Should You Use Exact Match Anchor Text?

Exact match anchor text should be used sparingly and just make a very small percentage of your backlink portfolio. The rest of your backlinks portfolio should consist of other combinations such as long tail, partial match, white noise, and branded anchor text.

Anchor Text Best Practices Roundup

As mentioned earlier, opt for combinations of anchor text strategies and don’t rely on a single method or variation.

  • Partial-match and/or long-tailed anchor text: both these types include a partial match or the keyword or phrase you are targeting and trying to rank for, rather than the exact phrase
  • White-noise anchor text: pepper your backlinks portfolio with white noise anchor text whenever you can. Phrases like “click here”, “Link”, “Learn More” are some popular options you can use. White noise anchor text will reduce the percentage of branded and exact match cases and help you diversify your backlinks. Try to keep these words though in close proximity to the keywords and phrases you’re trying to rank for
  • Stay specific: this is a good advice to keep in mind for all your SEO efforts — try to stay specific, don’t use more words than you absolutely have to describe your the objective
  • Be relevant: again, another SEO golden rule — always be relevant. The landing page should be as relevant as possible to your anchor text. Use close variations, partial match phrases, and contextual succinct keywords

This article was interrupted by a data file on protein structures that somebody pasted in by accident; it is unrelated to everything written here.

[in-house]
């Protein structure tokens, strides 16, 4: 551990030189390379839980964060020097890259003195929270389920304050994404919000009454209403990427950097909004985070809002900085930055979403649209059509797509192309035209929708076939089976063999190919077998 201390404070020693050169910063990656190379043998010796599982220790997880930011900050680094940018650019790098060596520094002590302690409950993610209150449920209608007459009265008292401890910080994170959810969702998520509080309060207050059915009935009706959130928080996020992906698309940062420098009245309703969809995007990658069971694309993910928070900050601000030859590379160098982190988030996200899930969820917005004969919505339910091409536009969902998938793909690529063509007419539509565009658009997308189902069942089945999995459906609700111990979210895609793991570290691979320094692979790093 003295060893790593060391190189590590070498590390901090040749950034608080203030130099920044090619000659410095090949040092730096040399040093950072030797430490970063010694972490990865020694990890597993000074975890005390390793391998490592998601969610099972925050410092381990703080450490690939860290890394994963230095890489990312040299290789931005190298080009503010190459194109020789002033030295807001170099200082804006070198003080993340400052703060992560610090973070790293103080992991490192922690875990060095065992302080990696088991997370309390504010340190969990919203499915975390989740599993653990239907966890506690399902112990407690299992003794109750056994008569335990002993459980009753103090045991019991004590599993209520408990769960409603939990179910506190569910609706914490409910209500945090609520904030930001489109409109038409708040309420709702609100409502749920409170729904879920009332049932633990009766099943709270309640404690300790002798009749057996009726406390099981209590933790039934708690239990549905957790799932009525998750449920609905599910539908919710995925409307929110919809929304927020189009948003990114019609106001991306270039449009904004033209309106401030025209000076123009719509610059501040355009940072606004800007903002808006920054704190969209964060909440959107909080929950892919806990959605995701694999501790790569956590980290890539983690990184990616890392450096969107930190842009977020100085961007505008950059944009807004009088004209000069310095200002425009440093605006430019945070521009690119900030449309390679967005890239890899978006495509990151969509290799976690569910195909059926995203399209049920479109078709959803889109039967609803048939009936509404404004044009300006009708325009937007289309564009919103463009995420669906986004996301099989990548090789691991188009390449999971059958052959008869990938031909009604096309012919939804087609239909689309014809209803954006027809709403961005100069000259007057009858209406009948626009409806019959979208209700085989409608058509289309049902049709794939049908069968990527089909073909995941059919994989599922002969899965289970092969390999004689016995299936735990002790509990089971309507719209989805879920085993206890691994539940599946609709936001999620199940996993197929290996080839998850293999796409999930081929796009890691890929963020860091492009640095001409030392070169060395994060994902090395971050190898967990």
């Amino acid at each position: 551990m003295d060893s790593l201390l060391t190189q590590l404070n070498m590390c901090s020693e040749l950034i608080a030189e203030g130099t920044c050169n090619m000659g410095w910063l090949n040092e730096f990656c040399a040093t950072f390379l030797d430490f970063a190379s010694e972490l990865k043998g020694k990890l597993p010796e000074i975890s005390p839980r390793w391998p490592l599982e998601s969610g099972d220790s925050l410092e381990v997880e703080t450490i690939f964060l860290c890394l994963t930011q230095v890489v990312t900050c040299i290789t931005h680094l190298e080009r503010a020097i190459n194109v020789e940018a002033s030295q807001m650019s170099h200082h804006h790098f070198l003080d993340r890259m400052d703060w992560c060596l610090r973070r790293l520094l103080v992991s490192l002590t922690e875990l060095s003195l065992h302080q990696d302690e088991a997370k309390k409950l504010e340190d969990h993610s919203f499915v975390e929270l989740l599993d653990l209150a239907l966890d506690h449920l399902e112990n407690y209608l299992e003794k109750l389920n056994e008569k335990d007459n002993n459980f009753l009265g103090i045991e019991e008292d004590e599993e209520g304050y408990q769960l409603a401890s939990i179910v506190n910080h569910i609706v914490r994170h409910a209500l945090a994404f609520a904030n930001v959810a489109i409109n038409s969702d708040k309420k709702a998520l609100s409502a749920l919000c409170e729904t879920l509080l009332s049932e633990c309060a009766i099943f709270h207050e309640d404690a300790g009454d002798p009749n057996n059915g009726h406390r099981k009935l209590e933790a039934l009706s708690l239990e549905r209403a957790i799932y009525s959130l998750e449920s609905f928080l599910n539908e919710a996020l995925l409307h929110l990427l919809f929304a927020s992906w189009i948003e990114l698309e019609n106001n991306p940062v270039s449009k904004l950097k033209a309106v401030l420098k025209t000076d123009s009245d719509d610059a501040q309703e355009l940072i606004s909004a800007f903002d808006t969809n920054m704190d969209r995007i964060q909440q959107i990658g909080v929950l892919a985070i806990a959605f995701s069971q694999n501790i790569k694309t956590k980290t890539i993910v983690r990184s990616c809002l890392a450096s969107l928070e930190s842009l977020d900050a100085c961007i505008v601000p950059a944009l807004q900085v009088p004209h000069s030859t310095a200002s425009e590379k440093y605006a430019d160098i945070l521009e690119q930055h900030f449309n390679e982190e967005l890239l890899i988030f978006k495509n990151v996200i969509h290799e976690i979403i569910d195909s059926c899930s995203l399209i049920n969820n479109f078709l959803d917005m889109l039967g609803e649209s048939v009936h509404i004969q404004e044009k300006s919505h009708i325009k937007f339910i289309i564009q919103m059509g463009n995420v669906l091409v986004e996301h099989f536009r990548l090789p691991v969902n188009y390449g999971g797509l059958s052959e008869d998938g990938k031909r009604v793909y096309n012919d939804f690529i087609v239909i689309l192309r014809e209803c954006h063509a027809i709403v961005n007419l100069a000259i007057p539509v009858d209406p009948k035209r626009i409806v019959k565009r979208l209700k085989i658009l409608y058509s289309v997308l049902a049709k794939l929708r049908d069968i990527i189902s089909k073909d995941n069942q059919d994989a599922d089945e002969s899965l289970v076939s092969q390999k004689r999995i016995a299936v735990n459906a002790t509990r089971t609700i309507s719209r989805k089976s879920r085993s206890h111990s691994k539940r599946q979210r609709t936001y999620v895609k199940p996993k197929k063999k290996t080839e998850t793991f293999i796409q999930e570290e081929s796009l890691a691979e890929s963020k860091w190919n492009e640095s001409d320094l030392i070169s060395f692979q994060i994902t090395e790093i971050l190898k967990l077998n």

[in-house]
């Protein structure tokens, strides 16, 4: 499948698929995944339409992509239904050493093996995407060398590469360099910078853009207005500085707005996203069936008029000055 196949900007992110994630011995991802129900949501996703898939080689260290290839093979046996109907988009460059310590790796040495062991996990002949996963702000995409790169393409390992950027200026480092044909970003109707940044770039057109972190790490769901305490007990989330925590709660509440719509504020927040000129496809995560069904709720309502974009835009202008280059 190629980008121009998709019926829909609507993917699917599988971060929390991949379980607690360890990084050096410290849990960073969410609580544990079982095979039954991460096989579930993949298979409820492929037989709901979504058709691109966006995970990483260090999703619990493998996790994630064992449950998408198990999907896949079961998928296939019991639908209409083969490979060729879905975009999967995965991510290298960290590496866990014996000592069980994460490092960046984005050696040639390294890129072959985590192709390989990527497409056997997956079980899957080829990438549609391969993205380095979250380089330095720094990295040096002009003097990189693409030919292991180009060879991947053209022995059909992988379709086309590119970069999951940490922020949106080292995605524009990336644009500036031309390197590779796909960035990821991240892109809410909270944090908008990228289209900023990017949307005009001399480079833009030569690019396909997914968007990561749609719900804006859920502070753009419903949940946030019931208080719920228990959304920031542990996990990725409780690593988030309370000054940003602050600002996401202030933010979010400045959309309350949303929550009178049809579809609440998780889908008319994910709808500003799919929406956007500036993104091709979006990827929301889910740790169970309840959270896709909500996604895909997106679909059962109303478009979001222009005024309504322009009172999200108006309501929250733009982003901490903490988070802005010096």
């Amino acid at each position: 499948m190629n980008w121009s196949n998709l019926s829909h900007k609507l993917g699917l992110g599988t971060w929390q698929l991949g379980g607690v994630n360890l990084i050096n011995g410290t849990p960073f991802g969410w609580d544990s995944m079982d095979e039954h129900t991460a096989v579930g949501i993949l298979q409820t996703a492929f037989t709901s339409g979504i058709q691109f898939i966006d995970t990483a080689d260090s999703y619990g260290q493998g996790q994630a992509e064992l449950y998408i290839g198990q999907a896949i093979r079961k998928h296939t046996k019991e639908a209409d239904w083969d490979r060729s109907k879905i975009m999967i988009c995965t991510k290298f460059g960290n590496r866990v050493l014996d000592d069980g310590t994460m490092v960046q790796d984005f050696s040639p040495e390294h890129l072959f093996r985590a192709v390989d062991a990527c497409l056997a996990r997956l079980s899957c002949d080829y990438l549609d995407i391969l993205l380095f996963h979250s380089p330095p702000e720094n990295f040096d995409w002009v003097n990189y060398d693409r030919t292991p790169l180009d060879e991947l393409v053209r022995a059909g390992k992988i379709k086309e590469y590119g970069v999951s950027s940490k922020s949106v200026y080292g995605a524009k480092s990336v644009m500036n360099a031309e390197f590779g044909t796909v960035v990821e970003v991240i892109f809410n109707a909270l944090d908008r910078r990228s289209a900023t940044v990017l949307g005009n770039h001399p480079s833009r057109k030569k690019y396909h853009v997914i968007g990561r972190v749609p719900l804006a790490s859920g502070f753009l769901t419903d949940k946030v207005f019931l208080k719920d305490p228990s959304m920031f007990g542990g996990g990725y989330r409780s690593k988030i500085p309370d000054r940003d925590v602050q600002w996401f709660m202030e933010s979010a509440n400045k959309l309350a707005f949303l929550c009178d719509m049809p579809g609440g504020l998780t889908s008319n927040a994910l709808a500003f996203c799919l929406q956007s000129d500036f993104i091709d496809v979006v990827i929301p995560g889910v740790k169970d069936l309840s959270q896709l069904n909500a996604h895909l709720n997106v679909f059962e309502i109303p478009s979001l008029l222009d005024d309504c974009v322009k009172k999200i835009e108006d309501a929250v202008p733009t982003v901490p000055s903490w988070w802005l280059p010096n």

• Don’t forget the keyword density: we said it earlier but we need to say it again — keep the anchor text keyword density to a minimum (in the range of 3%). Google’s Penguin update considers keyword stuffing unnatural and reduces the SEO value of the backlinks at hand. You can find more about keyword density and Term Frequency-Inverse Document Frequency here.

An SEO-friendly anchor text strategy is the combination of all of the above. In the end, think about this: what’s the most natural way to describe your page/post through the backlink’s title?

Additional Reading on Anchor Text Best Practices:

Anchor Text by Moz

Anchor Text Basics by Wordstream

How to Optimise Anchor Text by SEMrush

A Data-Driven Guide to Anchor Text by Ahrefs

Microcopy: How the Smallest of Words Have the Biggest of Impact

Microcopy: How the Smallest of Words Have the Biggest of Impact

Microcopy: Little Things Matter The Most

Great things come in small packages, they say, and your website copy is no exception.

Well-executed ‘microcopy’, as it’s called, is the modern content marketer’s embodiment of David (your words) versus Goliath (the safely guarded behavior of your potential customers), battling it out right on your webpage.



But what is microcopy?

Have you ever noticed the smallest fragments of text that are inconspicuously embedded into the main content of a website?